There’s more than one way to read that fist of hers.
It might be a defensive gesture—like carrying on
an entire conversation with your arms crossed—
but it might mean something else completely.
Maybe she’s got a tiny apple in there—keeping it warm
so you can eat it later, baked in the oven of her body.
Or maybe a single pearl found at the edge of some ballroom
her parents dragged her to when she was ten.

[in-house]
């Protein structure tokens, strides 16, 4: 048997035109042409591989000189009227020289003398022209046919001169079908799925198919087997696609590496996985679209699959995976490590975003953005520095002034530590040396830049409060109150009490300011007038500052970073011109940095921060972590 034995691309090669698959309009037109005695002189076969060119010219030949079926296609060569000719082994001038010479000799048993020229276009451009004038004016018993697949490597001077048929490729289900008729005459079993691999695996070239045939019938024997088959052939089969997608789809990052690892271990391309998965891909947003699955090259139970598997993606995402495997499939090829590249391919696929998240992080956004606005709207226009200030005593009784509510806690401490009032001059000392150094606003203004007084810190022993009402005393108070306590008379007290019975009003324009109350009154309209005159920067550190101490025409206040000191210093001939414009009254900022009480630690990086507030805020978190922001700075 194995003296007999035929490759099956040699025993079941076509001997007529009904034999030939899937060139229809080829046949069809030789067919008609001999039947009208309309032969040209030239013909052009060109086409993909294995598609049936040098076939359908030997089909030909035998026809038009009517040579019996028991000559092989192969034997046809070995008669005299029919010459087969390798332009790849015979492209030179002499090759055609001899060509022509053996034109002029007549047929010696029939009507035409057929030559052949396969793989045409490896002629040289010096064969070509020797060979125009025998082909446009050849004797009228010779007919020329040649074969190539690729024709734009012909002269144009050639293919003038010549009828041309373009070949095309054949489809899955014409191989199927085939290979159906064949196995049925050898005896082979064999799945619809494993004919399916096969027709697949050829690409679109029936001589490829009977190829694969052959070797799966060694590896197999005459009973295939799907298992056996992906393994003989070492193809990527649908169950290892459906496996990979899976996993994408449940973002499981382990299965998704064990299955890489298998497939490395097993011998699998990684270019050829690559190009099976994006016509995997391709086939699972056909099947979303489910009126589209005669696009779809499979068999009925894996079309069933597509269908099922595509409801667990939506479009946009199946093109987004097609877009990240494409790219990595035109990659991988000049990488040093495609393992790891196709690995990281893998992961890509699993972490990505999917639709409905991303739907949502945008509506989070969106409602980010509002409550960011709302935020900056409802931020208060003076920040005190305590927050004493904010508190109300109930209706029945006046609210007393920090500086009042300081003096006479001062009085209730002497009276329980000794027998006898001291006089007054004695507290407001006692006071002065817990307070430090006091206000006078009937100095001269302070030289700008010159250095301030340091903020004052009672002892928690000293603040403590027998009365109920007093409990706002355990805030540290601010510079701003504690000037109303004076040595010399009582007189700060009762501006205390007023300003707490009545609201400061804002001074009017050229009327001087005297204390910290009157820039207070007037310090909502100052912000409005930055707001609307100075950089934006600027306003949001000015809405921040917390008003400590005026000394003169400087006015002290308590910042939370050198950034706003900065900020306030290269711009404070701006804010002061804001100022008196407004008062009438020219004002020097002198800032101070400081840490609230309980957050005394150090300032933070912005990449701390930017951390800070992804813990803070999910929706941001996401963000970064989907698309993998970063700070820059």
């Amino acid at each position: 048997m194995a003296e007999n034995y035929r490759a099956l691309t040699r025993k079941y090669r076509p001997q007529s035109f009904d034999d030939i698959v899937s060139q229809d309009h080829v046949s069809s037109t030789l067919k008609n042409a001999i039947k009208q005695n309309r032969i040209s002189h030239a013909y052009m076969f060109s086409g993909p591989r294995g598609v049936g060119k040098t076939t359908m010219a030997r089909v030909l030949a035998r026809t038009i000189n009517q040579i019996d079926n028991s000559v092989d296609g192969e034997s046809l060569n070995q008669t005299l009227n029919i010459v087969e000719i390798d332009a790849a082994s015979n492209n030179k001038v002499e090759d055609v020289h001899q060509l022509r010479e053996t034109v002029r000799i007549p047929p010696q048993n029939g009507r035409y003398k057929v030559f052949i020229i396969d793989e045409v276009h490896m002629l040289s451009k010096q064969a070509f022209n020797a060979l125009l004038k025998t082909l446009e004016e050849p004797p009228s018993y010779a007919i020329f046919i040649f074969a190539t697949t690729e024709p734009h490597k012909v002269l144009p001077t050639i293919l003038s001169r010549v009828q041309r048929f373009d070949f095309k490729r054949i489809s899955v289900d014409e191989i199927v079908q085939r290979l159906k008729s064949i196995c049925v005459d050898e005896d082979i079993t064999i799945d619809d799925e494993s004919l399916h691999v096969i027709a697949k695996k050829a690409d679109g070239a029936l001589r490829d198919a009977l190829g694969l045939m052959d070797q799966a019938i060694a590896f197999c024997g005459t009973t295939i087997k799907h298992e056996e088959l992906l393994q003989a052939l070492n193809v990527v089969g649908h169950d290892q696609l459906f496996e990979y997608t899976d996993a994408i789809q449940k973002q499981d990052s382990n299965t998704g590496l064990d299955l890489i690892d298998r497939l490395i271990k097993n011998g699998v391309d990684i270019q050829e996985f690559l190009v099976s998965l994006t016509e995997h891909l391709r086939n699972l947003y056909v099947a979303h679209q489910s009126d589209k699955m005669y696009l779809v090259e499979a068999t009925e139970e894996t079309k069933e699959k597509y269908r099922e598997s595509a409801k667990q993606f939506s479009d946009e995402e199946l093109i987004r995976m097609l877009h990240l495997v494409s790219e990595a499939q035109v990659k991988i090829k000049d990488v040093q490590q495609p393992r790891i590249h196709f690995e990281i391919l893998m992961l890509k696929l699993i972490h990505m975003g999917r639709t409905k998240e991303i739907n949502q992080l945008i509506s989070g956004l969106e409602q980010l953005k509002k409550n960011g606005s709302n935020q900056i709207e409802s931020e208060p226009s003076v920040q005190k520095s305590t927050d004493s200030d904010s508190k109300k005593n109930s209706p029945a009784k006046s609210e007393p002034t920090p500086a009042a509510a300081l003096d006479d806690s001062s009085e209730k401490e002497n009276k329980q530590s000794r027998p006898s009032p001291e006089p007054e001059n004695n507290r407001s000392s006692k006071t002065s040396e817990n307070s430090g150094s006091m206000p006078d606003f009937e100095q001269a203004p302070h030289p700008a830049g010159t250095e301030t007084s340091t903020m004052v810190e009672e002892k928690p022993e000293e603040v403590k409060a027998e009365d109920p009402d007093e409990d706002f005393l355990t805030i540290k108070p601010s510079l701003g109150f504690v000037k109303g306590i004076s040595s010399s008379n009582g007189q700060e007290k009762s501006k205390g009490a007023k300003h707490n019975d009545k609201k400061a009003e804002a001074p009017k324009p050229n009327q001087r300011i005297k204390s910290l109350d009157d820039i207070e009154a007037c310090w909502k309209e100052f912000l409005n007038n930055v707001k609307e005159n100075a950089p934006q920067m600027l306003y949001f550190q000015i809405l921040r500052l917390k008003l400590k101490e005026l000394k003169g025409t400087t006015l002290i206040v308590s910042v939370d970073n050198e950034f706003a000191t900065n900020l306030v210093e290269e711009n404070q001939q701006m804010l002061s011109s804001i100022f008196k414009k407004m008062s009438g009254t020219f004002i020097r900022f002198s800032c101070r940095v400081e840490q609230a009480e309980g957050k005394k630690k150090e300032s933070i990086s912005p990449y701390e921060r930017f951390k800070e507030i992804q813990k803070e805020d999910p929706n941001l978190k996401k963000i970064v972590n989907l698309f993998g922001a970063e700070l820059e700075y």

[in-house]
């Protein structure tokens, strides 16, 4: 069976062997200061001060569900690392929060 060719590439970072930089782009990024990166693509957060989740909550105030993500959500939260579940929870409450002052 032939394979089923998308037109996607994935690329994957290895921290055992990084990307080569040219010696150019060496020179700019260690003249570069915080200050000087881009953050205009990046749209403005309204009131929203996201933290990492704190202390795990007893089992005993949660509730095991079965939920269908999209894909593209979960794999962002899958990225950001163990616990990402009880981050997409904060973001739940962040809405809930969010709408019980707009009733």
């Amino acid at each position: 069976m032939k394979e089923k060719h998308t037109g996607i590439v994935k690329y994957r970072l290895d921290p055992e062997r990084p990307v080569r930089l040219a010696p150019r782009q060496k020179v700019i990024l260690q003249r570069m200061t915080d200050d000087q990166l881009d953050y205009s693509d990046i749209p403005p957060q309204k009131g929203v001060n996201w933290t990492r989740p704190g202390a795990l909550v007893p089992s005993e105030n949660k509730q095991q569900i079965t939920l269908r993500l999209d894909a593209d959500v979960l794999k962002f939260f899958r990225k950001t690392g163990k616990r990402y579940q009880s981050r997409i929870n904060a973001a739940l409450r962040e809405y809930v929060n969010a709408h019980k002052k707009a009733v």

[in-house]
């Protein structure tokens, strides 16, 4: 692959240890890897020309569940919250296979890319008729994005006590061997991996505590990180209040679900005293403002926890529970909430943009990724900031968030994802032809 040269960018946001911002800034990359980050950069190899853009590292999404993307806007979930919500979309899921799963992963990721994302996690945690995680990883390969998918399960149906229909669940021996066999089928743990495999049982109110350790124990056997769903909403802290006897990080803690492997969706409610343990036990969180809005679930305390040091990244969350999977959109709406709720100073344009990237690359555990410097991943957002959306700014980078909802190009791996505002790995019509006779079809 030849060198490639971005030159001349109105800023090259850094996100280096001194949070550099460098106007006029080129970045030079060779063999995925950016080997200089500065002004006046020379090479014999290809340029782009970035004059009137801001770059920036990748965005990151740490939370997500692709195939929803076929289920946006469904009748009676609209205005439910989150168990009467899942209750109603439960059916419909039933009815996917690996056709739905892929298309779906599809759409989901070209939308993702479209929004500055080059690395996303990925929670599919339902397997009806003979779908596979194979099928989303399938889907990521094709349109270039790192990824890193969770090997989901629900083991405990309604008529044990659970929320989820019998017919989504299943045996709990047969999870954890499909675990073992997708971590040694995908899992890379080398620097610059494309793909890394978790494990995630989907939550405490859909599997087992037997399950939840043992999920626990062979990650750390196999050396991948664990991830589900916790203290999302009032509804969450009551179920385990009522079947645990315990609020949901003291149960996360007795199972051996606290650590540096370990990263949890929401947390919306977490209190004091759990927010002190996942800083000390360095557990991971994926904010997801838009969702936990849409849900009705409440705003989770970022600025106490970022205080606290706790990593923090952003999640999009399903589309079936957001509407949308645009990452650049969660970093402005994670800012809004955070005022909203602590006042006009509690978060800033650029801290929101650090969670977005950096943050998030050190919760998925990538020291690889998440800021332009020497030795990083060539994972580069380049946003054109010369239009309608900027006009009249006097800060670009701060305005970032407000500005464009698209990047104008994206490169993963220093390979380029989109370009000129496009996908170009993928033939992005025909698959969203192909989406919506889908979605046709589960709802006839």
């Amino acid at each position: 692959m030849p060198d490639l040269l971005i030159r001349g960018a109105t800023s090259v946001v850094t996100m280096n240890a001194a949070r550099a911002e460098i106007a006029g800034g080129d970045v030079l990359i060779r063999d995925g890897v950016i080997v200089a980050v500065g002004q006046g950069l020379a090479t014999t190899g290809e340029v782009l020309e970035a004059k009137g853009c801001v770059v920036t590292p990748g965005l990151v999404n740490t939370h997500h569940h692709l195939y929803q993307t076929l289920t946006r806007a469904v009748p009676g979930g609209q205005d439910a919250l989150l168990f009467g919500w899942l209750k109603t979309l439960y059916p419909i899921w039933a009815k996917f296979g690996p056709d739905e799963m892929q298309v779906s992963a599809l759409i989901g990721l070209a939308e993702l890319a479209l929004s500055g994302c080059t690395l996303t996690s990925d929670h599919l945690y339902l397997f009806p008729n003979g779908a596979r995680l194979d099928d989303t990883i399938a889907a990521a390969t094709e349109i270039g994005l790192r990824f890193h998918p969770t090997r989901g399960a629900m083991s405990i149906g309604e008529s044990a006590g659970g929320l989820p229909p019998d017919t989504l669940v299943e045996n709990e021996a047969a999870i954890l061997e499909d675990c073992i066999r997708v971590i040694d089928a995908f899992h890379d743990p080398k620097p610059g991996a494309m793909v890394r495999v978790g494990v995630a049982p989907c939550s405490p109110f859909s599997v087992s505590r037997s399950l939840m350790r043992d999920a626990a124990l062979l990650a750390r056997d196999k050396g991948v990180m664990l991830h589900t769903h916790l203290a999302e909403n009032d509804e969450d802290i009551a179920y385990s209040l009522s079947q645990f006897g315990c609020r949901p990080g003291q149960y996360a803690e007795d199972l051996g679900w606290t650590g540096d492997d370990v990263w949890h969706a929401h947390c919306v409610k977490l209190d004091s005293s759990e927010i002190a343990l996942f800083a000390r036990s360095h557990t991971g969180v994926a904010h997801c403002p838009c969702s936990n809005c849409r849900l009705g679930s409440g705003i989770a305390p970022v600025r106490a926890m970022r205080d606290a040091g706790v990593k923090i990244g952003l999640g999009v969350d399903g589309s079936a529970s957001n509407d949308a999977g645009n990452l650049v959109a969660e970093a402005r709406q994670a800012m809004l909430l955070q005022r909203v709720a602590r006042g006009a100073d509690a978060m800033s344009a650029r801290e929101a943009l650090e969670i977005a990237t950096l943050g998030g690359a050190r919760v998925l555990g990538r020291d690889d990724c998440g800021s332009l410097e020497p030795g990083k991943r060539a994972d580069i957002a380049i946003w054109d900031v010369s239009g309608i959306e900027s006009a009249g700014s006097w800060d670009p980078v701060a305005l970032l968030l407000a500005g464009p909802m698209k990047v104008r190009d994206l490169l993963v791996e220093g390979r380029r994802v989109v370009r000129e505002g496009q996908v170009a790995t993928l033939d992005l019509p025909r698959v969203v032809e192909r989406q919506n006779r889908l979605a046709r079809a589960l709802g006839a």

Her dress itched her knees so she crawled
in the shadows, stumbling upon this pale eye
escaped from some rich woman’s neck.
She grabbed it, kept it secret until now, until your face,
your body, your special way of looking directly at her
when you speak. And she’s about to reveal it to you
if you’ll just calm down and reach out
to take both of her hands in yours.


CHRISTOPHER CITRO's poetry appears or is forthcoming in Poetry East, Arts & Letters Prime, Fourteen Hills, Verse Daily, The Cincinnati Review, and elsewhere. He can be found at

Leave a Reply

Your email address will not be published. Required fields are marked *